Thursday, January 2, 2014

Why We Pass On Projects Without Reading The Whole Story

It is pretty common for me to receive a letter from an author after I passed on their story with the comment, "But if you had read the story, you would have wanted to have this book." Now, besides the fact that this person was probably a bit pushy and probably someone with an "I am better than everyone else attitude" and therefore not someone to work with, I do think the writer probably made one of many numerous errors with the query/submission.

Before going any further, I do need to stress something I have said over and over again here on the blog. There is no right or wrong way of doing something in publishing. Along the same lines, there are certainly wrong approaches and your job, if you are trying to get the attention of an agent, editor, or even a bookseller if you are doing this on your, is to minimize those potential pitfalls.

I did do some digging across the Internet to see what I could find on errors in query letters and there are a ton of sites that will back this up. Just do a quick search and see! Still, I did want to take some time to really explore some of the problems.

1. "Me thinks she doth protest too much." - Good old Bill! He so nails it every time. The query letter cannot just go on and on about how amazing you are. Yes, it is important to showcase your strengths, but if you force the issue, you become unbelievable. Don't force it! Remember that the query is there to get our attention and we want the story to shine on its own. Telling us of all the agents and editors who loved your story, of how Oprah is just wishing she could get her hand on the book is far too much.
2. K.I.S.S. - We've all seen this phrase before. Keep It Simple Stupid! The same goes for the query letter. Yes, I know this is what makes writing a query letter tough, but it is key. Agents and editors are busy. They aren't spending a ton of time kicking back reading and re-reading your query letter. They want to save that experience for your book. The mistake is that you make things so complicated that we have to spend far too much time trying to figure out what you want. We know it is a query, but we don't want to have to dig for it. I often tell people to focus on the three B's (The Basics - title, genre and word count; The Book - what is the central story arc; and The Bio - Who are you and why are you someone we would want to work with). More on these later.
3. Grammar, typos and stupid mistakes - I Tweeted this a while ago. I run the Greyhaus Literary Agency, but I am not Mr. Greyhaus. Along the same line, Dawn Fredreick of the Red Sofa Literary Agency is not Ms. Red Sofa, and Jessica Faust is not Ms. Bookend. Seeing mistakes like this, grammar mistakes and spelling errors simply tells us you didn't take your time. If we see mistakes here, what will your book really look like?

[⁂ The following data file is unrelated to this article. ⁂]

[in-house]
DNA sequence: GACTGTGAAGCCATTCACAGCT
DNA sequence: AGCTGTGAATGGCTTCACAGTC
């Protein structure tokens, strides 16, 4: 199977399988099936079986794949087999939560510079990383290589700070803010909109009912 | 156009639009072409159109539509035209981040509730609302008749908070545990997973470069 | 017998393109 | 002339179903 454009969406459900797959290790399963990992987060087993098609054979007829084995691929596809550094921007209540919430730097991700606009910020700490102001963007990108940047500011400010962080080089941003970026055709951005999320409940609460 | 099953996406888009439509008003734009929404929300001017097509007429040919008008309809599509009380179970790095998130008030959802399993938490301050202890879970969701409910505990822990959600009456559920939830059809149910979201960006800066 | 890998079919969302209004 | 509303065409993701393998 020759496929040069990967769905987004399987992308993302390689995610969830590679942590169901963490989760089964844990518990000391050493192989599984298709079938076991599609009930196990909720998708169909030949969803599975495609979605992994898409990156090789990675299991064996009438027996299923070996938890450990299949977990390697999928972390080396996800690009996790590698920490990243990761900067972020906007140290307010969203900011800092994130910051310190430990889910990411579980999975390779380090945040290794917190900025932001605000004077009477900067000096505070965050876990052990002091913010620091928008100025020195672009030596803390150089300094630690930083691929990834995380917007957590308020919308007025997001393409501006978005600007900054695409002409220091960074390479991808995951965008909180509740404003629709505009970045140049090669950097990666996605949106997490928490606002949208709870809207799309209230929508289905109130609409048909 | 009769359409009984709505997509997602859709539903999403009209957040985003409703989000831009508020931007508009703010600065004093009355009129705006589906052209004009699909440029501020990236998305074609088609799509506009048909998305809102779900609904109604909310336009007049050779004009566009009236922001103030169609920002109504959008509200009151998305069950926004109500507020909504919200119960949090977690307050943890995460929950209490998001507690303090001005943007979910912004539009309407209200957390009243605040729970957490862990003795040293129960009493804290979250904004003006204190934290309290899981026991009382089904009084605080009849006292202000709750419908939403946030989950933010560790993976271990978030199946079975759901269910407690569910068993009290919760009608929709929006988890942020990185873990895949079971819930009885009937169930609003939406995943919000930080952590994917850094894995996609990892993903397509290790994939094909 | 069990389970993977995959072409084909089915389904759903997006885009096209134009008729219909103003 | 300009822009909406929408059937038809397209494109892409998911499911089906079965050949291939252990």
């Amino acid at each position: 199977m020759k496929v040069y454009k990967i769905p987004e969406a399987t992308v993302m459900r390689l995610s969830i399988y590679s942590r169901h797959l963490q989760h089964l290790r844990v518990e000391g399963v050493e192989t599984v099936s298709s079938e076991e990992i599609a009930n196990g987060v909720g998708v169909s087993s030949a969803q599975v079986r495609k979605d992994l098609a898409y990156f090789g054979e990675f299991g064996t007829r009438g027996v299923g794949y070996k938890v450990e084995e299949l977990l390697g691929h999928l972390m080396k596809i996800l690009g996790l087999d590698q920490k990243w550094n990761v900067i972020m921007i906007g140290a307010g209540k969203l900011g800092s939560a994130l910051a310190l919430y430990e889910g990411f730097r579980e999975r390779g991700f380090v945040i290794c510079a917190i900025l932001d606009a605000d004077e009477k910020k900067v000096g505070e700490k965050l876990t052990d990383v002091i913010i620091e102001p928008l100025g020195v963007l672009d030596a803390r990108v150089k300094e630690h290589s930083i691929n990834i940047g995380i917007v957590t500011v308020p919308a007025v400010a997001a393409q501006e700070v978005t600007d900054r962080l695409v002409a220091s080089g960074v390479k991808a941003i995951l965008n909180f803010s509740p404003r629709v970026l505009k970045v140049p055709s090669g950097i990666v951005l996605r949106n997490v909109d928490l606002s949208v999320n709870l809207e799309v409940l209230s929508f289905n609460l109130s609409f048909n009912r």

4. You don't tell us anything - Save the secretive book cover blurb for your advertising. Yes, we don't want to give everything away to our readers, but you are trying to market your book to someone who DOES need to know this information. We need to know the beginning, middle and end of your book. We need to know the title, genre and word count. For me, I even have a pet peeve of authors who refer to themselves with initials. How do I respond? Dear M? 
5. You don't tell us why you are special? And why are you coming to me? Telling me you have written a "coming of age story about a teenager" is nothing special. There are a ton of books out there. We get it. What is it that makes your story stand out among all of the other stories out there? Why you? This idea relates back to that idea of a high concept. It is that one marketing sentence that makes us stand up and take notice.
Along the same lines, I need to know why, out of all the agents out there, I am the right person for the job? What was it from my submission guidelines or bio that made you feel this story fits with what I am looking for. I do have to say, just because I acquire a genre is not enough. Just because I have a certain author is not enough. Why is this story a perfect match for me (or the person you are pitching it to).
6. OMG, TMI!  Don't scare us off by telling us how freaky you are. The odds are we will find out later but hopefully, by that point, we think your story is sooo amazing that we are willing to over-look it. Hey, I have a turtle, but telling me you named your son Yertle is not going to hook me. Include only the necessary information. I would also add here that telling me of all the other people who passed on your story is going to make me question A) why are you coming to me? and B) why would I think differently?
7. You don't know your genre - This is one of those basic elements. If you tell me your story is a historical romance, and then, as I read through your query that it is the history of you and your infatuation with your teddy bear, it becomes clear that you don't know this business. Look, agents are willing to work with new authors, but at least know what genre your story is. Do you research!

This is just a basic list but certainly some things to consider. If you are unclear if your query is making one of these fatal flaws, try this...

Write the query to yourself and then email it to yourself. Would you sign this person simply based on the query? If this is the first impression of you, are you scaring the person off or coming across as someone who isn't professional? If so, don't hit send to that dream agent or editor. The odds are they will think the same thing.

1 comment:

  1. Thanks for a great informative post. I love the idea of sending the query letter to myself.